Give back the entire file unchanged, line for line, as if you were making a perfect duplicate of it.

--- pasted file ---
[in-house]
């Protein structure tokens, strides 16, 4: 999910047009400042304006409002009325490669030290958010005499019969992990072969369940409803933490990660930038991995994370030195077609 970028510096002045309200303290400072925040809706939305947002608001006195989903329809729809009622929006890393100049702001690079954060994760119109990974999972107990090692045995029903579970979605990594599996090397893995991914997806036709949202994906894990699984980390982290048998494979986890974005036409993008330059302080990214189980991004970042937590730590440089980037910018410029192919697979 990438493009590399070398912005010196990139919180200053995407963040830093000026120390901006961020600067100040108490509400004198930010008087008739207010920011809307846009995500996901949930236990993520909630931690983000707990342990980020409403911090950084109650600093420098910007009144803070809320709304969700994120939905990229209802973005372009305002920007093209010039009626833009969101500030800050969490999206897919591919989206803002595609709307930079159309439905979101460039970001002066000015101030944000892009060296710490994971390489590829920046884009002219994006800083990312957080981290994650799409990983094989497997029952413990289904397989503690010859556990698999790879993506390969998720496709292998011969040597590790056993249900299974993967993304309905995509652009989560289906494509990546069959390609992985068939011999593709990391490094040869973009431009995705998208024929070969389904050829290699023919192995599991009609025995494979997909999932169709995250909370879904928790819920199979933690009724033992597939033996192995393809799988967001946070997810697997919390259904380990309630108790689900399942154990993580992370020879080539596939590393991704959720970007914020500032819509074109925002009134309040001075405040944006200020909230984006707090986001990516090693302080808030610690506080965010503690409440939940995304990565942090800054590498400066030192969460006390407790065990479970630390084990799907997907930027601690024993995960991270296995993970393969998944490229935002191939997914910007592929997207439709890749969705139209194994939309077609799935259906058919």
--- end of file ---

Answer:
[in-house]
């Protein structure tokens, strides 16, 4: 999910047009400042304006409002009325490669030290958010005499019969992990072969369940409803933490990660930038991995994370030195077609 970028510096002045309200303290400072925040809706939305947002608001006195989903329809729809009622929006890393100049702001690079954060994760119109990974999972107990090692045995029903579970979605990594599996090397893995991914997806036709949202994906894990699984980390982290048998494979986890974005036409993008330059302080990214189980991004970042937590730590440089980037910018410029192919697979 990438493009590399070398912005010196990139919180200053995407963040830093000026120390901006961020600067100040108490509400004198930010008087008739207010920011809307846009995500996901949930236990993520909630931690983000707990342990980020409403911090950084109650600093420098910007009144803070809320709304969700994120939905990229209802973005372009305002920007093209010039009626833009969101500030800050969490999206897919591919989206803002595609709307930079159309439905979101460039970001002066000015101030944000892009060296710490994971390489590829920046884009002219994006800083990312957080981290994650799409990983094989497997029952413990289904397989503690010859556990698999790879993506390969998720496709292998011969040597590790056993249900299974993967993304309905995509652009989560289906494509990546069959390609992985068939011999593709990391490094040869973009431009995705998208024929070969389904050829290699023919192995599991009609025995494979997909999932169709995250909370879904928790819920199979933690009724033992597939033996192995393809799988967001946070997810697997919390259904380990309630108790689900399942154990993580992370020879080539596939590393991704959720970007914020500032819509074109925002009134309040001075405040944006200020909230984006707090986001990516090693302080808030610690506080965010503690409440939940995304990565942090800054590498400066030192969460006390407790065990479970630390084990799907997907930027601690024993995960991270296995993970393969998944490229935002191939997914910007592929997207439709890749969705139209194994939309077609799935259906058919």